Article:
16 November 2010

Islington royalty and nobility

Walking from New North Road to Angel tube station via Prebend Street the other day I noticed that most of the pubs I passed were Lord this, Duchess that, Earl whatever.
So I have delved a bit deeper and found that within the N1 postcode there are.... eight Dukes (Cambridge, Clarence, Richmond, Sussex, two Wellingtons and two Yorks), two Duchesses of Kent, an Earl of Essex, the Marquess Tavern and a Marquis of Salisbury and Lords Clyde and Wolseley.
And there are lot of Royals about too – Kings Edward VI and VII, William IV, two George IVs, Charles I and the King of Denmark. Plus Princes Albert, Arthur, of Wales and Regent and a few heads and arms of non-specified Kings and Queens.
So what's all that about then?

These are all fairly self-explanatory except the Balls Pond Road image which used to be the Marquis 0f Salisbury.

5 comments:

Sebastien Ardouin said...

Maybe in a few decades time you'll be able to add a Queen Kate to the list. Although one has to admit that 'Kate' sounds a bit plebeian for a royal.

professor shorthair said...

I think it's an echo of a time when estate developers thought it proper that the working folk should be reminded of the benevolence of the land-owning aristocracy while drinking after work...

Bridget Fox said...

It was traditional to name pubs after the local landowner, or a patriotic hero of the day. Royalty were popular choices, especially around the time of royal weddings.

The Marquess pub is named after the Marquess of Northampton, the hereditary landowner of much of the land to the east of Upper Street (Canonbury and Angel areas). The first Marquess was formerly the Earl of Essex. The family surname is Compton which also features in a local pub, the Compton Arms.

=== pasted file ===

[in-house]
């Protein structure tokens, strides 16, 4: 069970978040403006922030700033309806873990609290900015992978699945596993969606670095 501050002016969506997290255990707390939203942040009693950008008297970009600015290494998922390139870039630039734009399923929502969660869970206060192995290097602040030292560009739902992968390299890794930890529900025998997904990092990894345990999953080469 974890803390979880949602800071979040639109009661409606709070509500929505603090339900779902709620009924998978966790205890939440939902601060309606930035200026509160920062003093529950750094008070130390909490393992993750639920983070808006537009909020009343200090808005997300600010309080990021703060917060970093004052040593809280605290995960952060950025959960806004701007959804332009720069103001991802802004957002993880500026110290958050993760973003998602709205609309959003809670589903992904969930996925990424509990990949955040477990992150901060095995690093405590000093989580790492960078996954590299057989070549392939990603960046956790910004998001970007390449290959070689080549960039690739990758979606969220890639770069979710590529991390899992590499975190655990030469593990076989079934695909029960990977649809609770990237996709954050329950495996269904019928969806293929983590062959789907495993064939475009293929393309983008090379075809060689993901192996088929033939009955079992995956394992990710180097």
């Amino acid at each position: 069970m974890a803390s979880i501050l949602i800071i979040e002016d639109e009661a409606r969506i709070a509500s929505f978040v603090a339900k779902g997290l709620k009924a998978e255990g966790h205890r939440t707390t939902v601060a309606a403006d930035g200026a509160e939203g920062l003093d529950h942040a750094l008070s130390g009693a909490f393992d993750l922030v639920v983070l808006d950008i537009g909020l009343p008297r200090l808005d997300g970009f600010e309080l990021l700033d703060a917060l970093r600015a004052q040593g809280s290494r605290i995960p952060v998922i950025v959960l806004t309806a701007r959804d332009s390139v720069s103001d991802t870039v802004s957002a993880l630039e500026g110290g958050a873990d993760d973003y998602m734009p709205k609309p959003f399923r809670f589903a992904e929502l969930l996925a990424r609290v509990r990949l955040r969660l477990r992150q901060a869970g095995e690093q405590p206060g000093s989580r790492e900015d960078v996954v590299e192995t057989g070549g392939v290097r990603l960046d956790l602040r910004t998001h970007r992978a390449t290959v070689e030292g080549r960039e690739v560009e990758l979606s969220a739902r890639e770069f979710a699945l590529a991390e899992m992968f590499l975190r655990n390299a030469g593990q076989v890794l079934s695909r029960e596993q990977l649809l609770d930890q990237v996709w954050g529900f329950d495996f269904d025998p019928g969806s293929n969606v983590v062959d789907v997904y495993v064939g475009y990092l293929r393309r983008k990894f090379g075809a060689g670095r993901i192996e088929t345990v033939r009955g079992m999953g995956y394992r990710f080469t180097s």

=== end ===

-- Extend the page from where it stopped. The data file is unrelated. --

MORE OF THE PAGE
Much of this land was developed in the late 18th and early 19th century, and the pub names reflect that period.

The Dukedoms named (Sussex, Cambridge, Clarence, Richmond, Kent and York) are 'Royal' Dukedoms, given to the various sons of King George III. The Duchess of Kent was daughter-in-law to George III and mother of Queen Victoria. The Regent is George III's oldest son who went on to be George IV.

Wellington, Clyde and Wolesley were military heros of the day who were ennobled as a reward for their victories. The Duke of Wellington was the hero of Waterloo. Lord Clyde was the Commander-in-Chief of the British Army in India. Lord Wolesley led armies in India and Africa.

'Cross the Pond said...

Jane, this is fabulous. Love this blog. Nice to meet you on Monday! We'll have to have tea or something soon.

Jane said...

blimey Bridget... thanks, you've saved me a lot of time and effort!
And thanks to the rest of you... ;-)